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Will stricter regulations improve disaster management? A discussion of the Norwegian Petroleum Directorate's experience with the use of functional legal requirements

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During the relatively short history of the offshore petroleum industry in Norway, the Norwegian authorities have significantly changed their approach to regulating safety and emergency response. When it all started, back in the mid 1960s and early 1970s, the obvious choice for the newly born Norwegian Petroleum Authority was to prepare a number of detailed prescriptive regulations, similar to the approach that had been common in shipping for centuries. "Lifeboats to be equipped with four sets of wooden 16" rowing-oars, etc. The regulations had a heavy focus on detailed emergency response-systems and equipment. Back then, that choice was probably correct, supposing the companies dedicated themselves to "management by compliance". Over the years, these early prescriptive requirements have gradually been replaced by functionally oriented requirements allowing for extensive use of analysis and risk-based approaches, and for increased flexibility with regard to solutions. The intention was to stimulate and draw advantages from improvement processes in a modern industry dedicated to "management by objectives" to achieve the right focus on accident prevention rather than protection. The general experience with the new approach has been very good, even though there have been indications that a few might have pulled their risk-based approach somewhat too far. By putting too much of their effort into accident prevention only, they might have been blinded and misled into neglecting the adversity of the accidents, should they happen. History is, after all, still the best evidence that hazards cannot be completely prevented. This is why the new regulations of the Norwegian Petroleum Directorate are now based on the principle of "defence in depth", which can shortly be explained as a combined risk- and vulnerability-based approach. The general and overruling functional requirement is to reduce risk until the costs become unreasonably disproportionate to the risk reducing effect. The risk reduction shall preferably be obtained by applying inherently safe designs, complemented by barriers to effectively prevent the escalation of failures, hazards and accidents and to limit possible harm. This paper will discuss the background to this change of approach in more detail, and will give a comprehensive presentation of the newly adopted principle of "defence in depth" as a drive towards improved risk management in the Norwegian offshore petroleum industry.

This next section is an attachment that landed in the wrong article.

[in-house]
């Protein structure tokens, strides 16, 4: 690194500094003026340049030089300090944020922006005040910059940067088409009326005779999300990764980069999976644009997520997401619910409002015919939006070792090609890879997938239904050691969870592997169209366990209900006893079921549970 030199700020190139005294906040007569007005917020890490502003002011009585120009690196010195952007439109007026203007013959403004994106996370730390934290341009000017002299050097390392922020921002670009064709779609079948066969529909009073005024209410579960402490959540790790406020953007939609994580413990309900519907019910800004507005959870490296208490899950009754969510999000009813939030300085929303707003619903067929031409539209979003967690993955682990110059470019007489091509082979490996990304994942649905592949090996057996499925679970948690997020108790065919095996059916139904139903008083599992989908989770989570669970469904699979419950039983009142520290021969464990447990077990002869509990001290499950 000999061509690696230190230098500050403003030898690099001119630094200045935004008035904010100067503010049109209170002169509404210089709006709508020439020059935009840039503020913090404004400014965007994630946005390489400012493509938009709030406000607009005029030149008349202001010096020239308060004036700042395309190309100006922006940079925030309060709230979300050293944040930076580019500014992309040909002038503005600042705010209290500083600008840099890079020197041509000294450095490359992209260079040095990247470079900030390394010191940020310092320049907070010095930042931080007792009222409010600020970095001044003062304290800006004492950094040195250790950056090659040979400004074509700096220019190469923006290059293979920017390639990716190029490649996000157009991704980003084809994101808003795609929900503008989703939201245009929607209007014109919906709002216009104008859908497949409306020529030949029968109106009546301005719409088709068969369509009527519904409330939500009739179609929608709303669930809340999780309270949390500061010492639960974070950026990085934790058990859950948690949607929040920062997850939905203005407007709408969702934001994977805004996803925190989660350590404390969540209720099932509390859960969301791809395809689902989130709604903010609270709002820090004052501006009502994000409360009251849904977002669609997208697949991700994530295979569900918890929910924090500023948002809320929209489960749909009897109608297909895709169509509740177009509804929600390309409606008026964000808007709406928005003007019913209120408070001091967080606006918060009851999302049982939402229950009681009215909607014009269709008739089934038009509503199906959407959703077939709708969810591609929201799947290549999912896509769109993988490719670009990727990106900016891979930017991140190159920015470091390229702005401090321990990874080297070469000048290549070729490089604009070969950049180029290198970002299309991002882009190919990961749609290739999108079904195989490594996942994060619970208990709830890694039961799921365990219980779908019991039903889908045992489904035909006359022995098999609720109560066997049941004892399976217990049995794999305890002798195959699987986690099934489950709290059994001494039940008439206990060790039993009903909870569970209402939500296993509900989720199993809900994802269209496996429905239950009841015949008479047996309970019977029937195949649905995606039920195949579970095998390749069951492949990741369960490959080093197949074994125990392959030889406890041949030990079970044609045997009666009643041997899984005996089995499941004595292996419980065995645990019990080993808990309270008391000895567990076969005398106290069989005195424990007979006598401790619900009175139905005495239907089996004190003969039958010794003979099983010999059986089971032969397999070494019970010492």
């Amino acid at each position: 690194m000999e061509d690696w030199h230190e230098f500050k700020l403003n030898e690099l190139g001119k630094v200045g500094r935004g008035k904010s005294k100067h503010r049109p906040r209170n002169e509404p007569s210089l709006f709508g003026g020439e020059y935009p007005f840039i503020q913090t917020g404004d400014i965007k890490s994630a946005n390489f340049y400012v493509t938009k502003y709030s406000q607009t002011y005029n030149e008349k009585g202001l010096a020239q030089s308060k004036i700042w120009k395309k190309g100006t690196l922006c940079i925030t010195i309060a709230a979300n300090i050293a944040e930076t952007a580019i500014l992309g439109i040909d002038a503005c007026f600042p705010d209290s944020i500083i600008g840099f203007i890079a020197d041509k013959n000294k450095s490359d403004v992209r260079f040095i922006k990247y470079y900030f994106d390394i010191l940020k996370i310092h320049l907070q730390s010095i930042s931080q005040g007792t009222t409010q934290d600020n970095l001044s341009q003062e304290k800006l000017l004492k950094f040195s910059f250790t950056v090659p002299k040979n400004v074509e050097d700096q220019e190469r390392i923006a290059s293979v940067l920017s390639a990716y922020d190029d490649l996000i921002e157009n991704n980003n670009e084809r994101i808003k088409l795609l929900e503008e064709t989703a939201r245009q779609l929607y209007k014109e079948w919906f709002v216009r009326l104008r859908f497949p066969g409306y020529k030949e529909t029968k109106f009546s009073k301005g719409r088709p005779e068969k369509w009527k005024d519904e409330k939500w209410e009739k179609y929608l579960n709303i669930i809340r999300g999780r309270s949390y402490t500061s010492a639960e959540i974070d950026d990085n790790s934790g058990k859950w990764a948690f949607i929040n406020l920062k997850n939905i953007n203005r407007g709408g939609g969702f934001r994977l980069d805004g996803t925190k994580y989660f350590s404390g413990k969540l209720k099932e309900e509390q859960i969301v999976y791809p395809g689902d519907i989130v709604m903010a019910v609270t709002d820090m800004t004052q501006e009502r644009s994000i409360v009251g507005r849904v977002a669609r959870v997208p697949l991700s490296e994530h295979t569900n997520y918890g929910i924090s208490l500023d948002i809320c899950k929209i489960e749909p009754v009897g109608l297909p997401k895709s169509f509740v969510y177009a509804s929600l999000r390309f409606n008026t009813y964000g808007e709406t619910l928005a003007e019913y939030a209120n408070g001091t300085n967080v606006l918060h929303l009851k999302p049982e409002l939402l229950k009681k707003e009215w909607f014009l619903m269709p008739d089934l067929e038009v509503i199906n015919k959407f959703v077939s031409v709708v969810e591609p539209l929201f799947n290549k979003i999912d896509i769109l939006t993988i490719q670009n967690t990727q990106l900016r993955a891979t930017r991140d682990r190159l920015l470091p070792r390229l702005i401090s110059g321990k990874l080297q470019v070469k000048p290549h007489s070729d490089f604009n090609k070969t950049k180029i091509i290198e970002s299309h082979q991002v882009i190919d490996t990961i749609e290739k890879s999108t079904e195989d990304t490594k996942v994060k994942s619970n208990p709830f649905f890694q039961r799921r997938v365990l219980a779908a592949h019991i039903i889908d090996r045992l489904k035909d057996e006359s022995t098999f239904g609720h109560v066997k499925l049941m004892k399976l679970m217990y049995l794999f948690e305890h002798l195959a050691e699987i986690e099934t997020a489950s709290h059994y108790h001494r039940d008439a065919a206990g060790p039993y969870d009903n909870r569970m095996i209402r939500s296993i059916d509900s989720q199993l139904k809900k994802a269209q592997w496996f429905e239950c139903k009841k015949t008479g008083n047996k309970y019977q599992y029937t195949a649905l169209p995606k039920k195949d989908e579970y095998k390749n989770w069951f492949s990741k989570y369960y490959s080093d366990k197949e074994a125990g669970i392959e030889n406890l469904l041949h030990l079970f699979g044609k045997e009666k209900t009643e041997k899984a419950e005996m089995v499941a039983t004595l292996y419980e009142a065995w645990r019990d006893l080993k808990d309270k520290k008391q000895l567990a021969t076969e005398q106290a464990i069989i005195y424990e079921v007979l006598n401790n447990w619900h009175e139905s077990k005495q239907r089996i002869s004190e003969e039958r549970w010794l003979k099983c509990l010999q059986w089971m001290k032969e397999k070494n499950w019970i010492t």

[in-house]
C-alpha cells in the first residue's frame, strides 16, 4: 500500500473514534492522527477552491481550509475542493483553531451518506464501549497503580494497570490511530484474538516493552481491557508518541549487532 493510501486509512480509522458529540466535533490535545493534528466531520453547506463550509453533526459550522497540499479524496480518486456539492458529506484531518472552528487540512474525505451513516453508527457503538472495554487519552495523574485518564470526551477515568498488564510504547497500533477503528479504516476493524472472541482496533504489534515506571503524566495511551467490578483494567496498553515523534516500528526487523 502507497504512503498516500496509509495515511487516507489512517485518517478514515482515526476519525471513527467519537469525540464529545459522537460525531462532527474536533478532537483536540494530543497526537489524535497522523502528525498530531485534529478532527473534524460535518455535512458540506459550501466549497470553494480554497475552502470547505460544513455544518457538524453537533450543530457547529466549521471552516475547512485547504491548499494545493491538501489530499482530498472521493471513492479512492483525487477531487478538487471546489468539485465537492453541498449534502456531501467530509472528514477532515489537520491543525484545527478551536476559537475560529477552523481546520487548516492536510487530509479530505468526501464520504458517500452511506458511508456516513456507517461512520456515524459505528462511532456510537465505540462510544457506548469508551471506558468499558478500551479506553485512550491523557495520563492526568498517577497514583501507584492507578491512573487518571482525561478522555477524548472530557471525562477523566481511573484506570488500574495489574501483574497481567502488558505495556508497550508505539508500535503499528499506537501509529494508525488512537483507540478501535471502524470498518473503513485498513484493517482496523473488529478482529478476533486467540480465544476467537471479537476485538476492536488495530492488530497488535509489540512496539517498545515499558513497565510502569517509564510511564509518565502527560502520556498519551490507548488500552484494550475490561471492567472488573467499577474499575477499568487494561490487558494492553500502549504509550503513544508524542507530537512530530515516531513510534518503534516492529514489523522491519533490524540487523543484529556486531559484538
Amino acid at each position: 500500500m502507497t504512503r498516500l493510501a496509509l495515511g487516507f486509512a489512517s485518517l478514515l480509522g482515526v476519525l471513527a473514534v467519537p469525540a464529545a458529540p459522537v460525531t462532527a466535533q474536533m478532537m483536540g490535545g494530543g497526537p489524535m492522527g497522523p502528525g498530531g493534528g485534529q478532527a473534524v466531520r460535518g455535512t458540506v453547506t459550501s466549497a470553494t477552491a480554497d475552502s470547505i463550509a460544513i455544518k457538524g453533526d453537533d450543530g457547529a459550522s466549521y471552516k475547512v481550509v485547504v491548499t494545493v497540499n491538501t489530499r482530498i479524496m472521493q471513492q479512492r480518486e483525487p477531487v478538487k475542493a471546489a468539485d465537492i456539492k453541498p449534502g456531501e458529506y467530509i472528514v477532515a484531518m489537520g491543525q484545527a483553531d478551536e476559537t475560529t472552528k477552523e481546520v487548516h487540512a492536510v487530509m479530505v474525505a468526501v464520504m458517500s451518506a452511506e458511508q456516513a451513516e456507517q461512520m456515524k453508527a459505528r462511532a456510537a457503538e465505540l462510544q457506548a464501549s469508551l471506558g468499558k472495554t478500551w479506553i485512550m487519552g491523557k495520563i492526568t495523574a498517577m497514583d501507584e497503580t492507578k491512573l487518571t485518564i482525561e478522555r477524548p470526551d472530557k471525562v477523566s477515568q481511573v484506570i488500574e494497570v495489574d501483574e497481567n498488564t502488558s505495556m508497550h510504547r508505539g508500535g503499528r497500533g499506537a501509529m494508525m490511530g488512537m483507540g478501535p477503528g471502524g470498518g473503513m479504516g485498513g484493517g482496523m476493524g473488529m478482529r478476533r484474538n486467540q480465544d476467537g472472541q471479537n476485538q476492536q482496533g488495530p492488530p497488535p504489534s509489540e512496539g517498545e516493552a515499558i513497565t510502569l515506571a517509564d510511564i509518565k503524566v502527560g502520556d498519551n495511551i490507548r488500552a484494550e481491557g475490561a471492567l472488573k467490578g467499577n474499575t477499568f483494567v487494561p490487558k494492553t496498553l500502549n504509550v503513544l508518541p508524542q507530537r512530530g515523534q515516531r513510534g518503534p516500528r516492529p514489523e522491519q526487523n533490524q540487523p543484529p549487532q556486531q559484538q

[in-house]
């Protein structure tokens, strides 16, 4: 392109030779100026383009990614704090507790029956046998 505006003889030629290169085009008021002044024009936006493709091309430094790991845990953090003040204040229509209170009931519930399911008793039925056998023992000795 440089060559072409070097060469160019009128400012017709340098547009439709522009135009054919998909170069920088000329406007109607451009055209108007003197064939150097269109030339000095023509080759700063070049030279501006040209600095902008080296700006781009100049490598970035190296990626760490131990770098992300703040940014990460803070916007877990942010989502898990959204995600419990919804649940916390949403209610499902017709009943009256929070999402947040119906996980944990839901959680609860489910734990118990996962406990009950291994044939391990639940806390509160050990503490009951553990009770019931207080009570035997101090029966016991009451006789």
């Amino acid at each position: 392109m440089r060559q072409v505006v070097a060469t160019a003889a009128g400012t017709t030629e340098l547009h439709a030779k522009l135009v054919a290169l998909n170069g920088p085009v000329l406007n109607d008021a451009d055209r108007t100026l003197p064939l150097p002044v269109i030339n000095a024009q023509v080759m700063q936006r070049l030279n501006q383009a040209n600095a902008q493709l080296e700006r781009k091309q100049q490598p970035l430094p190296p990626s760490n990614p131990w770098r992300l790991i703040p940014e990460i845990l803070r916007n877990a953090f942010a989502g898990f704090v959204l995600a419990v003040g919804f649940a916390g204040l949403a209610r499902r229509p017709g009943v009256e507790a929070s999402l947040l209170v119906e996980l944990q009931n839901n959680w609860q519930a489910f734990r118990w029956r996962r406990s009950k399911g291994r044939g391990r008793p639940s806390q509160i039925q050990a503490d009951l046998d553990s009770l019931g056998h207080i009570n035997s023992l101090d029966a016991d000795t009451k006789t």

Keywords: safety culture, functional requirements, risk reduction, defence in depth, barriers, Norway, offshore petroleum industry

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